Location and climate
This unincorporated suburb of Santa Barbara is just a stone’s throw from the city, but feels worlds away. The hilly terrain created by Cieneguitas Creek and More Ranch Fault define the area with geographic and geological differences that set it apart from its neighboring coastal plains. Cool and shady, the distinctions of Hope Ranch make it a perfect setting for a community that enjoys a grand quality of life.
Architecture and style
Winding roads over and through this undulating land connect single family homes that are the primary makeup of the area. These high-end luxury homes, listing in the upper 10% for real estate on California’s Pacific coast, sit on larger lots that are shaded effectively by the largely intact tree canopy above. While their design retains much of the Spanish influence indicative of the Santa Barbara region, this style is often married with more rustic materials that reflect the oak-wooded forest around it.
Governed by a home owners association to maintain the splendor and prestige of the area, landscaping does not take a back seat to the homes they surround. Gardens here meld with the scenery and topography, employing lush landscaping, glistening water features, and colorful understory materials that complement the rolling knolls that define this land.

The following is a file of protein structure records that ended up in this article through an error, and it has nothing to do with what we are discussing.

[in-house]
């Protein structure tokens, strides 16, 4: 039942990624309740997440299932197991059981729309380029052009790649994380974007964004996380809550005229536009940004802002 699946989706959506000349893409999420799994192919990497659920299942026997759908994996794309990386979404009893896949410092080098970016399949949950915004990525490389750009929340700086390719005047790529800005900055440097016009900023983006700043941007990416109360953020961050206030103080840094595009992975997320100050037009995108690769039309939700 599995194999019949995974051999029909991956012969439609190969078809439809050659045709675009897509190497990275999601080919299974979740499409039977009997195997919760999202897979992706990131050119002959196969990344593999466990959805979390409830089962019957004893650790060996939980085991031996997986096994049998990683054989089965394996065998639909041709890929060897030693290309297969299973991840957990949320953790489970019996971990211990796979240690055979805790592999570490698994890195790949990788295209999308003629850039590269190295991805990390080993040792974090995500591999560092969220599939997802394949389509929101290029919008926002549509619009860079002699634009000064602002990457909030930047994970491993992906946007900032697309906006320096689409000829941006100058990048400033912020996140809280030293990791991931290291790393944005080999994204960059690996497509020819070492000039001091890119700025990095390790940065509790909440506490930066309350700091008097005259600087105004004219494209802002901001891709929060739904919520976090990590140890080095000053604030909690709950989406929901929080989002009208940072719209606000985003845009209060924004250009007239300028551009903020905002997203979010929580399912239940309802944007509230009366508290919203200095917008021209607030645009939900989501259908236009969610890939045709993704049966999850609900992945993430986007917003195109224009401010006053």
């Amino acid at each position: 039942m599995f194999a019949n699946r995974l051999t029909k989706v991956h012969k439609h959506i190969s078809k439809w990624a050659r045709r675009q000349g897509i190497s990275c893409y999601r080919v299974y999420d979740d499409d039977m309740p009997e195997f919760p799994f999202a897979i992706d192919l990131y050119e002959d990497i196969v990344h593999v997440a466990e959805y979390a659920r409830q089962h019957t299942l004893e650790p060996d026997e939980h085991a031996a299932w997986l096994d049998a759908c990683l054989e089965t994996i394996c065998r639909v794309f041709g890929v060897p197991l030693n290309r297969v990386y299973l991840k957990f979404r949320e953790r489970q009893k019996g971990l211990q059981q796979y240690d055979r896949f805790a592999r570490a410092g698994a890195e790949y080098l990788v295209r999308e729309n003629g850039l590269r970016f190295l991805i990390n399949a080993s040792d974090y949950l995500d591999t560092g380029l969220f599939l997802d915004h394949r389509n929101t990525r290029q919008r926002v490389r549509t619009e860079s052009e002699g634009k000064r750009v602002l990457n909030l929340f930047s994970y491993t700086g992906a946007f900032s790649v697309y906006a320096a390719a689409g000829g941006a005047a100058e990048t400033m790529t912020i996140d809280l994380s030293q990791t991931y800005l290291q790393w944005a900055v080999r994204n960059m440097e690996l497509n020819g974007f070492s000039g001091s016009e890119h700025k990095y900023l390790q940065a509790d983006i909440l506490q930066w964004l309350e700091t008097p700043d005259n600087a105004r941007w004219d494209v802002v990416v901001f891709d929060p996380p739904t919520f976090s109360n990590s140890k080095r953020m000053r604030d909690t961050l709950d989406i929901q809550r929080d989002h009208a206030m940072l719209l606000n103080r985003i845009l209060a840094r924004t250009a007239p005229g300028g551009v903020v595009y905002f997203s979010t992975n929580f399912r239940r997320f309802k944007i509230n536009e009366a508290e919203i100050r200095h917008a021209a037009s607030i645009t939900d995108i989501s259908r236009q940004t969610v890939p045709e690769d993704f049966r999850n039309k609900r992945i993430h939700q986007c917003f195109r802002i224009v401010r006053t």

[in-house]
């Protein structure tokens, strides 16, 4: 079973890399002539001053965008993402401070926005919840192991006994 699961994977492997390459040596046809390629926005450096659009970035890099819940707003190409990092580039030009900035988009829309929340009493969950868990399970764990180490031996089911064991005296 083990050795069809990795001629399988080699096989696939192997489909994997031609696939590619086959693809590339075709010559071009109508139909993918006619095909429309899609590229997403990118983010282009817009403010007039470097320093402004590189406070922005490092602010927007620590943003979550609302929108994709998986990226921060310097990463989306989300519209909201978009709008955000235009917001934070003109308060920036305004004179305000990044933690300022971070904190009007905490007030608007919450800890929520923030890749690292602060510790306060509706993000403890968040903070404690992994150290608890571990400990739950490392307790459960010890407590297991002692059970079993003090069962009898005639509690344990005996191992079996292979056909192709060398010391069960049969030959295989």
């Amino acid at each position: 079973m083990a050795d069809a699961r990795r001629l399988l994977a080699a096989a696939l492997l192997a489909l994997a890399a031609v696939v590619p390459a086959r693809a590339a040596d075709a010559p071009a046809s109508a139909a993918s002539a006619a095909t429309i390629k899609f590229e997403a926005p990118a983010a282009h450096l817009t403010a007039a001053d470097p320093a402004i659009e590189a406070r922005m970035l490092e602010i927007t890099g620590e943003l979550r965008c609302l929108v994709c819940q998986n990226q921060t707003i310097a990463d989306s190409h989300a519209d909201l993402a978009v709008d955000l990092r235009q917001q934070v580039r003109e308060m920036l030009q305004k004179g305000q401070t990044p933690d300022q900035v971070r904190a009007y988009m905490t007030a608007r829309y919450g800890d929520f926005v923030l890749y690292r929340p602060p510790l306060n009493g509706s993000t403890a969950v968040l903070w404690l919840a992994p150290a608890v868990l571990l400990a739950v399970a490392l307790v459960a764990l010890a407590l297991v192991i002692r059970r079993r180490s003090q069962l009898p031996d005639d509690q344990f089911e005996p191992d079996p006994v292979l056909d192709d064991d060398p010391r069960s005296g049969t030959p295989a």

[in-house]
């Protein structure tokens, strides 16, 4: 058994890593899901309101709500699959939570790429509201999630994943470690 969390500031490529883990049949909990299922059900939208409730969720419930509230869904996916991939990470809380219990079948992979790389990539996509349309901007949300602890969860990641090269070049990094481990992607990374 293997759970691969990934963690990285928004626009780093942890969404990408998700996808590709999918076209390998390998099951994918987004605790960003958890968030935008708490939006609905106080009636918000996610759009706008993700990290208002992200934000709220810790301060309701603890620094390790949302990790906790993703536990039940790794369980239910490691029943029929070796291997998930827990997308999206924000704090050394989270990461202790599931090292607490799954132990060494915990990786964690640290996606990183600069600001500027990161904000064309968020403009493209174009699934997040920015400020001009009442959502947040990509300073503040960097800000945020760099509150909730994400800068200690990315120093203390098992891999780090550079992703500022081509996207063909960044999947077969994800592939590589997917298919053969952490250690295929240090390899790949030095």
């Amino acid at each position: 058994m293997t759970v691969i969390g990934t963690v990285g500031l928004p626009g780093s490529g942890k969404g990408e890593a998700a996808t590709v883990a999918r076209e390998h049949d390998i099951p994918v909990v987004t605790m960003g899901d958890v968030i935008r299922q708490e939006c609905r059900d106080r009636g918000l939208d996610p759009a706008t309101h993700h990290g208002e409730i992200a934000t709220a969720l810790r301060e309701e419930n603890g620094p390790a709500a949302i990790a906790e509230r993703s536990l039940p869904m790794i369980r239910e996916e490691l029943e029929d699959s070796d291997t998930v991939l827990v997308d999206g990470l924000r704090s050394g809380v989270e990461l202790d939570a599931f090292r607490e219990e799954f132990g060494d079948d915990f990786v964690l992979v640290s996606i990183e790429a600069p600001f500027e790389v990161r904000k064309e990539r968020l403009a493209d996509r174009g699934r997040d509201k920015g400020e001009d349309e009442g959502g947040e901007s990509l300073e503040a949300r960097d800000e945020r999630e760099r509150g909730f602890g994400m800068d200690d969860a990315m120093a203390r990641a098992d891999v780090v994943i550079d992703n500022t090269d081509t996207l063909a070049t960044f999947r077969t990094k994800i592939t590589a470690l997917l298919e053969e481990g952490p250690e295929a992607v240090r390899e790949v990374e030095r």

Looser in form, landscape designs draw from the region’s native materials, which includes species of oak and selections from the Chaparral communities—shrublands that are shaped by the region’s Mediterranean climate and occasional wildfires. Plants used in this region must be tolerant of summer droughts and heatwaves, though areas shaded by mature trees allow for a more diverse palette. Homeowners and their landscape professionals are apt to use shrubs that are amenable to these conditions—white flowering currant, for example—and perennial succulents such as lewisia cotyledon or ornamental grasses like deer grass that are likewise adapted to the warm climate.